Nearly 200 students have taken part in Warwick in Africa. For many it has been a life changing experience and had a profound effect on their view of the world and themselves. It has also influenced the number of highly talented students going into teaching with 60% of students following their experience planning to teach as a career. Louise Ackroyd and Lucia Gobbi, who both featured in the recent BBC documentary Our World: Mission for Maths are excellent examples.
Recently qualified teacher
Three years ago, Louise was a second year maths student at Warwick and becoming a teacher didn’t feature anywhere in her plans for the future. Now having just completed a third Warwick in Africa trip, and having gained not just her BSc but also a Postgraduate Certificate in Education at Warwick she is a qualified teacher at the North Oxfordshire Academy in Banbury.
It all started in my second year when I had the opportunity to take part in the Student Associate Scheme. This was a UK government funded, short course programme in teaching and being paid to do it was a pretty attractive proposition. It taught me a lot and even that, much to my surprise, I actually liked teaching!
Then I heard about Warwick in Africa. At the time it felt like a great way of finding out more about teaching and doing something else I had always wanted to do, to travel. That first trip to Alexandra township in South Africa changed me forever. Realising that there was something that you could do that would make a substantial difference and appreciating so many things that you take for granted was brilliant.
Their lives are so different to ours – but amazingly whether they are hungry, orphaned, or sick, they are desperate to learn. I never thought before I went that I might be able to help the teachers. I’d taken my education and teachers for granted and it was only by being there that I realised how very tough it can be for others.
It’s so hard for the teachers in the township schools when they have classes of 50 plus learners and no support for children with learning difficulties. One day there was a very disruptive learner in the class who appeared not to want to learn. When I found her during lunch the reason became clear.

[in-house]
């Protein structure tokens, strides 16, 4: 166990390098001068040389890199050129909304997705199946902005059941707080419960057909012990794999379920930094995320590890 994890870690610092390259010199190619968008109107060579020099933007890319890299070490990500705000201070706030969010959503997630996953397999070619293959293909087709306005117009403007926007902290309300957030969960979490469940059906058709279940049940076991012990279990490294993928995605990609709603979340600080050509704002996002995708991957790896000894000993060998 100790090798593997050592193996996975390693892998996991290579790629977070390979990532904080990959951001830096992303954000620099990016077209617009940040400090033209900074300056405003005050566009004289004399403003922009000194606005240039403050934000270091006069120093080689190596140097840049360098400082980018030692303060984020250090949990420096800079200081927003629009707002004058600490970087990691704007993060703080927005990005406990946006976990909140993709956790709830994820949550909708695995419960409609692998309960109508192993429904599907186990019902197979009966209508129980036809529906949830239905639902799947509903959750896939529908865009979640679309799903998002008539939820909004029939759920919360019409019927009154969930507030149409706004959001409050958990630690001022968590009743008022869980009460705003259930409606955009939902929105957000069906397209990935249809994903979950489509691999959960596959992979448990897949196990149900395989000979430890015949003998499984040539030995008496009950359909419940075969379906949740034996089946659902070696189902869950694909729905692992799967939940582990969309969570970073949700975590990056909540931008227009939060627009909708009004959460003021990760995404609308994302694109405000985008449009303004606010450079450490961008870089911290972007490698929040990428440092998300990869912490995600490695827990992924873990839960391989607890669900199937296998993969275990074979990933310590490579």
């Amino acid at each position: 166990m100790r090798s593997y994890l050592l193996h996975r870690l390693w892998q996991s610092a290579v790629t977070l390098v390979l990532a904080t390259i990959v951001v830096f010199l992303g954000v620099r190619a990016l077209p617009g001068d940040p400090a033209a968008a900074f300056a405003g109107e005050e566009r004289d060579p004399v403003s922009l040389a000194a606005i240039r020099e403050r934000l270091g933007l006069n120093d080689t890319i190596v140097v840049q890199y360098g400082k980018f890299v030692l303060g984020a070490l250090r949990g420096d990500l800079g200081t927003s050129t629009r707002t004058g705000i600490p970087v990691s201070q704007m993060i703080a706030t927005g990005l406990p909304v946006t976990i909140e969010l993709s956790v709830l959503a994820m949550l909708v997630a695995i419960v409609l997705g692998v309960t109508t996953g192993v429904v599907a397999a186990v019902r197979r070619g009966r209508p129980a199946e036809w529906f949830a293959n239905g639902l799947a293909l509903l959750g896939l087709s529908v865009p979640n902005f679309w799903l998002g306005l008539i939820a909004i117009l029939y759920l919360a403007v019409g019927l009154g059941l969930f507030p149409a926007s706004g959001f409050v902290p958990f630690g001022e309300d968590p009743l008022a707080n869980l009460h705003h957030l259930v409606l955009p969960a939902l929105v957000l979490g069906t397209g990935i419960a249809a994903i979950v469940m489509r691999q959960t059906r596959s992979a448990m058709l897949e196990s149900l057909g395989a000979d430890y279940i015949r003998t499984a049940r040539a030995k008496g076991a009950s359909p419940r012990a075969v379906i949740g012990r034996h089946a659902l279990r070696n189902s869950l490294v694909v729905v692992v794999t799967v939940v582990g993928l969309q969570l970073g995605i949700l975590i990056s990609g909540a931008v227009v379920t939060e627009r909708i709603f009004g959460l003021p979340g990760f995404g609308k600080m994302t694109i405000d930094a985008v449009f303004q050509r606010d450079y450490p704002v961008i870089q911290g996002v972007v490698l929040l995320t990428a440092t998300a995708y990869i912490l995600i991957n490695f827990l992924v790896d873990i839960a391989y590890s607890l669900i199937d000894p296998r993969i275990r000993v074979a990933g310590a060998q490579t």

She had learning difficulties. By spending time together outside of the classroom she gradually gained enough confidence to come back in and get engaged.
This summer, Louise took part in a pilot programme in some rural schools in Limpopo near the South Africa and Zimbabwe border, a very different environment from the townships of Johannesburg where she had been before. Fresh pilots are always staffed with a good proportion of those with previous Warwick in Africa experience. As part of a team of seven, including two Teach First students, Louise and the team proved that Warwick in Africa’s success in teaching English and Maths in Ghana last year was no accident and likewise achieved tremendous results in Limpopo.
According to Louise working in African schools is superb preparation for life as a teacher in the UK.
You get so used to only having a blackboard and chalk in Africa, so you have to be able to teach concepts without resources. I’m never worried now about whether my Smartboard will work or whether I’ll have to change my lesson plans suddenly. It’s made me a more resilient teacher.
For any student receiving their first pay cheque after graduating is an exciting moment, but for Louise it had special significance.
Warwick in Africa changed my life and priorities. It helped me to help others realise their potential through teaching them. So the most exciting thing about my first pay day was that I was able to make a donation to Warwick in Africa. The thought that I can now invest in others to go out and change lives is really special.
What became very clear very quickly was that I was part of a team with a great support network. Although the schools may lack resources, the learners, teachers and Warwick students don’t. When you are out there seeing everyone so motivated and all focussed on working together to improve performance and increasing aspiration it is deeply moving. I learnt so much.
When you have to explain to a Dragon’s Den (where entrepreneurs pitch business ideas to secure investment from a panel) why we should get funding, it really makes you think about what you are doing. There’s no doubt that you are going to have to make a big impact when you go.